Bayer Leverkusen have a studied history of success spotting South American diamonds in the rough and polishing them into blinding luminaries at elite level. Their latest find, Brazilian winger Paulinho, is expected to continue this successful cross-continental tradition.

How did this starlet catch the eye of Leverkusen’s scouting department? Will he be able to follow in on the footsteps of Arturo Vidal or countrymen Ze Roberto and Emerson as the next great South American fostered to greatness in the Bundesliga? How does he fit into coach Heiko Herrlich’s scheme at Die Werkself? bundesliga.com has all the answers!

Carioca power

Paulinho is a product of Vasco da Gama’s youth academy. The Rio de Janeiro club, who have won the Brasileirao on four occasions alongside the 1998 Copa Libertadores title, has a reputation for propelling some of the most exciting talents in Brazilian football to international stardom.

Paulinho made a name for himself wearing the colours of boyhood club Vasco da Gama. © gettyimages / Pedro Vilela

Juninho Pernambucano, famous for his free kick prowess throughout the early 2000s, is an absolute legend at the Sao Januario stadium and Romario, one of the best strikers to ever grace a football pitch, is easily the most notorious name to come out of the cruzmaltina forge.

That’s quite a reputation to live up to, but Paulinho has all the ingredients to achieve greatness on his own terms away from the shade of these past titans. The youngster made his professional debut with Vasco on 13 July 2017, just two days before his 17th birthday, and immediately made his mark. Coming on as a late substitute in the 89th minute did not stop him from giving teammate Guilherme an assist to round out a 4-1 win over Vitória.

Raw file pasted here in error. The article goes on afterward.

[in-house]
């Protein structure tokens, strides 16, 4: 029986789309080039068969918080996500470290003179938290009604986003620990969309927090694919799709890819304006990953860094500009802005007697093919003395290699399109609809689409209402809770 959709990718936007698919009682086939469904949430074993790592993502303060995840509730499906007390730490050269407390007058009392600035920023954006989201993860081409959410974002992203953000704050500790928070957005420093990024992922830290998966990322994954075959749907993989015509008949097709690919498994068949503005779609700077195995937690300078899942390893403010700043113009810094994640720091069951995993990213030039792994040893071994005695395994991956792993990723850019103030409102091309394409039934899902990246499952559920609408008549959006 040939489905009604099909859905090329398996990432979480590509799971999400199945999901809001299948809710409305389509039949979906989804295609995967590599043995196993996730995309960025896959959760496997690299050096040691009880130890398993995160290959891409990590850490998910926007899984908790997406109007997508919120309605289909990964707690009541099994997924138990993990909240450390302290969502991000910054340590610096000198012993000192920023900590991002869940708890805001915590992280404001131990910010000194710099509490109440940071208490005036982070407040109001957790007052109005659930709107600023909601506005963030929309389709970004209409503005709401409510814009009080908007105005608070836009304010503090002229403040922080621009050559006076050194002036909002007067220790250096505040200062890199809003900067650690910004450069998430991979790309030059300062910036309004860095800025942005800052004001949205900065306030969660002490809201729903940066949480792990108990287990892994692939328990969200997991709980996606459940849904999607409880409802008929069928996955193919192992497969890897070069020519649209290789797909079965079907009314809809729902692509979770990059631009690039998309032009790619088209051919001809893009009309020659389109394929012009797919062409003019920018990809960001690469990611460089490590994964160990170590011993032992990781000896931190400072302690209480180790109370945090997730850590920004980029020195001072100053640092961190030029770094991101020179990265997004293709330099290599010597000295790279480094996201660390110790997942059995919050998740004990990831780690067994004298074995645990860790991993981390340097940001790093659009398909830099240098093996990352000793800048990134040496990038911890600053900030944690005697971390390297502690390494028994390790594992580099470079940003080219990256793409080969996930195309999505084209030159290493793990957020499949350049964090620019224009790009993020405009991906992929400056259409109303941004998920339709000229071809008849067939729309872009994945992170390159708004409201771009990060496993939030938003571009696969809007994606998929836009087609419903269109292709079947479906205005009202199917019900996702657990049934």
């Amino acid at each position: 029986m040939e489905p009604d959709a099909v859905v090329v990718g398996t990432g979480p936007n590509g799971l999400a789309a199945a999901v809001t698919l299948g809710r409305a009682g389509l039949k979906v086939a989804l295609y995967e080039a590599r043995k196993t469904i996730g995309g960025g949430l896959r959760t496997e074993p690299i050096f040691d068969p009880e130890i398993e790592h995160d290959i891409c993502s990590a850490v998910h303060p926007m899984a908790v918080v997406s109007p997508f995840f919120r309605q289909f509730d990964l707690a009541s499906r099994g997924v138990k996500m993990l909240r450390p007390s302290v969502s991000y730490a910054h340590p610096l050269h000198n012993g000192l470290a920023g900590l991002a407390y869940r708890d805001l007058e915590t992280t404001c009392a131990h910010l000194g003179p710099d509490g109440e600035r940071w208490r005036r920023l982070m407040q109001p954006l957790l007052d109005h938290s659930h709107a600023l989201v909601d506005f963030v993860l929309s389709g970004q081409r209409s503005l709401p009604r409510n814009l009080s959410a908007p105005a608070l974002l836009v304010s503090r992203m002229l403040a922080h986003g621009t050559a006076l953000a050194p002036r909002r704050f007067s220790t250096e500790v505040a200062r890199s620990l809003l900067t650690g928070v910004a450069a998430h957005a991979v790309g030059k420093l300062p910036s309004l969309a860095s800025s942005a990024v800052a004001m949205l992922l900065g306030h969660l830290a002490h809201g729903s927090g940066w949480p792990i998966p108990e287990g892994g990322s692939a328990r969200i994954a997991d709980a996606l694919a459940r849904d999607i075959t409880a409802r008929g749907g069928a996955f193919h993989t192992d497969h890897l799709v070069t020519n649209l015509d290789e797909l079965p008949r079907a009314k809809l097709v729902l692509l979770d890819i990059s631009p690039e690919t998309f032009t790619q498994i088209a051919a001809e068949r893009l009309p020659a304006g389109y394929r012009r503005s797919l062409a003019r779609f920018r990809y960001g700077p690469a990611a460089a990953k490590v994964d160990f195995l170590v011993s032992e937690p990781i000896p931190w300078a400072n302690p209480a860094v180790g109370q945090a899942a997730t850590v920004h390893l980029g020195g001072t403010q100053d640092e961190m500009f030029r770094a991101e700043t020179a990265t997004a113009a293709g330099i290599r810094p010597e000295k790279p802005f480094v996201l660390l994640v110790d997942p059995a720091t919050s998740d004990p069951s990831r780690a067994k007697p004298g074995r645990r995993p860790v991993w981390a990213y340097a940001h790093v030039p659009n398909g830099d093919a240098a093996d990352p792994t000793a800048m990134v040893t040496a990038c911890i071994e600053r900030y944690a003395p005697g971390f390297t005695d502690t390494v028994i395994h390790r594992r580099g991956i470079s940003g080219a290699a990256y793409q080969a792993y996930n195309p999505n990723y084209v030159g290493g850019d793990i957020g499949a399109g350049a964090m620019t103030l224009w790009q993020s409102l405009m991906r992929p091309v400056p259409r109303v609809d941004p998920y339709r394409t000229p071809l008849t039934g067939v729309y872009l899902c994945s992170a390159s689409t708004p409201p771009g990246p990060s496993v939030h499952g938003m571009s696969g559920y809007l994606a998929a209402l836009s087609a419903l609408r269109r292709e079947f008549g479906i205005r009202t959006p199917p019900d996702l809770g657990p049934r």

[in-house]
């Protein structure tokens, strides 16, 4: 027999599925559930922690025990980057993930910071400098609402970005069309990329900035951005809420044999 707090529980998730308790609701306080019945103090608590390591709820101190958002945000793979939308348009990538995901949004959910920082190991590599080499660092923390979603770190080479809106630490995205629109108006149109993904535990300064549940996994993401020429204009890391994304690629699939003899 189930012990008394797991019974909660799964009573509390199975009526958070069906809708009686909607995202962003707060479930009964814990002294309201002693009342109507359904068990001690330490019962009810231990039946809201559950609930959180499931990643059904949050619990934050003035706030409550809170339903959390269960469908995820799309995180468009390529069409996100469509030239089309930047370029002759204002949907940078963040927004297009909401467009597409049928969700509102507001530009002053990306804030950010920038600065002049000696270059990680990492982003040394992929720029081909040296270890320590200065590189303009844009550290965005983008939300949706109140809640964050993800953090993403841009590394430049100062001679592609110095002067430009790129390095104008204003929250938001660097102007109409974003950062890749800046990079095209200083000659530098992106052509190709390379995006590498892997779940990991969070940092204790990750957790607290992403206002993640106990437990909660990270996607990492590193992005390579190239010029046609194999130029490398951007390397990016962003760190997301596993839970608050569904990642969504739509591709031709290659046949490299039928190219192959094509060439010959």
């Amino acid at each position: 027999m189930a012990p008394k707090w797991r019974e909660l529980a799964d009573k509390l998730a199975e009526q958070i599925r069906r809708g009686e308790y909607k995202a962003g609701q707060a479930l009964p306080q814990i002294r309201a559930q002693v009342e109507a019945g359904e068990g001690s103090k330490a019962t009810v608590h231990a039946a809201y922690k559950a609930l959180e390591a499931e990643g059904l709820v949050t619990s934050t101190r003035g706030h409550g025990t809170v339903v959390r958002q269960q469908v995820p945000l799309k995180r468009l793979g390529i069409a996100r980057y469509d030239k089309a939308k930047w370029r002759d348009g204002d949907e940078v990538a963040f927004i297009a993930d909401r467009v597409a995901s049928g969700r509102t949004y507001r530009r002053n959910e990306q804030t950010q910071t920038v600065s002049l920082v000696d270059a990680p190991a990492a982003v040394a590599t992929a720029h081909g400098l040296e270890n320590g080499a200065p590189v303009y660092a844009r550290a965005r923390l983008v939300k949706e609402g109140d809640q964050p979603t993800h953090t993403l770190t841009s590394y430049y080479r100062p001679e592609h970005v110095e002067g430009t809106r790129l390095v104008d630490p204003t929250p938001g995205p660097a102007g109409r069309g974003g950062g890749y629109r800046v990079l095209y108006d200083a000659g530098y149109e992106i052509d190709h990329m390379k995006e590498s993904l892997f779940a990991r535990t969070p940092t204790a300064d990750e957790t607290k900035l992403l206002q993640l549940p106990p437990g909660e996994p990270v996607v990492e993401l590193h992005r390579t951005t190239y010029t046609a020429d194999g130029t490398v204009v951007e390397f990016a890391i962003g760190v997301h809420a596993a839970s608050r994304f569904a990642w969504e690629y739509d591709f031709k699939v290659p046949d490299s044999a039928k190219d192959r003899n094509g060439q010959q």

This was followed by two goals on his first ever league start, and third overall appearance, that proved crucial to beat Atletico Mineiro 2-1. Coach Milton Mendes rewarded his starlet with more minutes in the coming matches, deploying Paulinho on both flanks, as an attacking midfielder and even as a centre-forward.

Paulinho belongs to a new generation of Brazilian stars that includes Real Madrid recruit Vinicius Junior. © gettyimages / Martin Bernetti

The promise comes true

By late September, he was a mainstay in the squad before answering his country’s call to represent Brazil at the U-17 World Cup in India. Despite a cracking individual performance with three goals and two assists as a right winger, Paulinho could not prevent his country from falling in the semi-finals to eventual champions England before claiming the bronze medal against Mali.

Upon return to domestic action, he closed out the year playing in all seven matches of Vasco’s run-in, helping them secure seventh place and a spot in the 2018 Copa Libertadores qualification stage. Paulinho hit the ground running in his continental debut giving two assists and scoring two goals to see Vasco through to the Group stage.

An arm fracture in early April kept him out of action for the rest of the competition and the start of the 2018 Brasileirao, but that didn’t stop Leverkusen from going after their coveted target. On the 25th of that same month, the Bundesliga side announced they had secured Paulinho’s services for the coming season starting on 15 July, the day of his 18th birthday.